Everyone, and to a large extent myself, likes playing "overs". That's probably in large part because we can win the game well before it's over. There are some things to consider that are very fundamental and well beyond the teams and the pitchers, which coincides nicely with our article yesterday on streaks.
Many people would look at the Blue Jays and bet every game "over" last season and have been right last season - 39.6% of the time. Clearly that's a losing proposition, but the knee-jerk assumption would have been that they've got a ton of bats. Well, this season people are probably doing much the same and that's with Encarcion gone. The key there is that it wasn't just his offensive production that they lost, but they lost him in the middle so they couldn't pitch around Donaldson and Bautista. With that in mind and this early in the season, the Blue Jays' games are going "over" at only 27%. That's ugly, and an expensive proposition to be betting on a regular basis.
There's also their ballpark, which one assumes is also a hitters' park, and at times it is. What do we mean by "at times" - well, when the roof is open it IS an over park since the ball travels much better.
oe National League there is no designated hitter. Last year the Dodger s at home were an "over" team less than 40% of the time.
g ut, this is not the "Big Red Machine" anymore.
Colorado: It's tiny and the air is thin so the ball carries. But, it's common for totals to be 12 or more!
Texas: However, it's far more of an "over" venue when it's super hot.
Some parks that are big-time under venues:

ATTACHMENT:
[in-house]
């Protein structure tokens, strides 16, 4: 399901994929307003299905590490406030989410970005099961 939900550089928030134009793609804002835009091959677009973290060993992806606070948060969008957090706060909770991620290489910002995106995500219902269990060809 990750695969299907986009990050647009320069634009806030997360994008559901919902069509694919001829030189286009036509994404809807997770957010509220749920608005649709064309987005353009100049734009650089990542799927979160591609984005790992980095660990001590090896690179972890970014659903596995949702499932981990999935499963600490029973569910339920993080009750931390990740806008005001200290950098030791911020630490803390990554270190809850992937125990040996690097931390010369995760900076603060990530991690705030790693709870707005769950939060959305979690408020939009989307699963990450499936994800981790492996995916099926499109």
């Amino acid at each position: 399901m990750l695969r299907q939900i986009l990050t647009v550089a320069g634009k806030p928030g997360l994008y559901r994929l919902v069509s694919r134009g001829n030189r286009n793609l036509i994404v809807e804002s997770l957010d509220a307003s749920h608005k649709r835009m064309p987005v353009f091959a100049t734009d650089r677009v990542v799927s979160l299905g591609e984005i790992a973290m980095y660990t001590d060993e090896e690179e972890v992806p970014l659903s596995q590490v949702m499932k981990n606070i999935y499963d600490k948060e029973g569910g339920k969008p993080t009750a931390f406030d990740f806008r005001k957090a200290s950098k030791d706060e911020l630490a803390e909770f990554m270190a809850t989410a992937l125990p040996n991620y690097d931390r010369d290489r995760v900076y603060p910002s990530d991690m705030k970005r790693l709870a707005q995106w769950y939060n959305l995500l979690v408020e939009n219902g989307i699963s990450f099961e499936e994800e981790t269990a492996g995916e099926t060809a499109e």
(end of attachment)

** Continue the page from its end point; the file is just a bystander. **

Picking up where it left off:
Oakland: Aside from being big - they've got massive amounts of foul territory.
Tampa Bay: Not only is it fairly big, but the roof (which is always closed) prohibits the air flow and balls from carrying.
Minnesota: It's just big!
Seattle: Either the roof is closed or the Pacific Northwest moist air keeps balls from carrying.
There are tons of other factors, but the big one is UMPIRES. There are many that have large strike zones and simply make batters swing at tough pitches, which of course both teams know going in. Some have small strike zones and there are more walks, baserunners, and better pitches to hit. Those umpire stats are out there.
The umpire stat is one that books DON'T often factor in, so that's one where you can get an edge.
It's an endless list of variables, and one more that is isolated and of course no longer an issue is David Ross. He caught every game Jon Lester pitched, and that of course takes a bigger stick out of the lineup. No disrespect to David Ross, but he's not Yadier Molina at the plate.
Where I DO think there are edges to be found in in inter-league play. For example a National League team playing in Yankee Stadium is going to get a DH, so one with a fair amount of left handed hitters to look at that short porch is almost always going to get a good look. And an AL team, like the Tigers, are going to lose Victor Martinez because he can't play first base anymore! Things to think about well beyond the starters, the bullpens, and the weather. It's time consuming and often times it's critical to wait for lineups, but betting totals can be quite profitable, and not just "overs".
I'll look at why we'd bet an "under" tomorrow.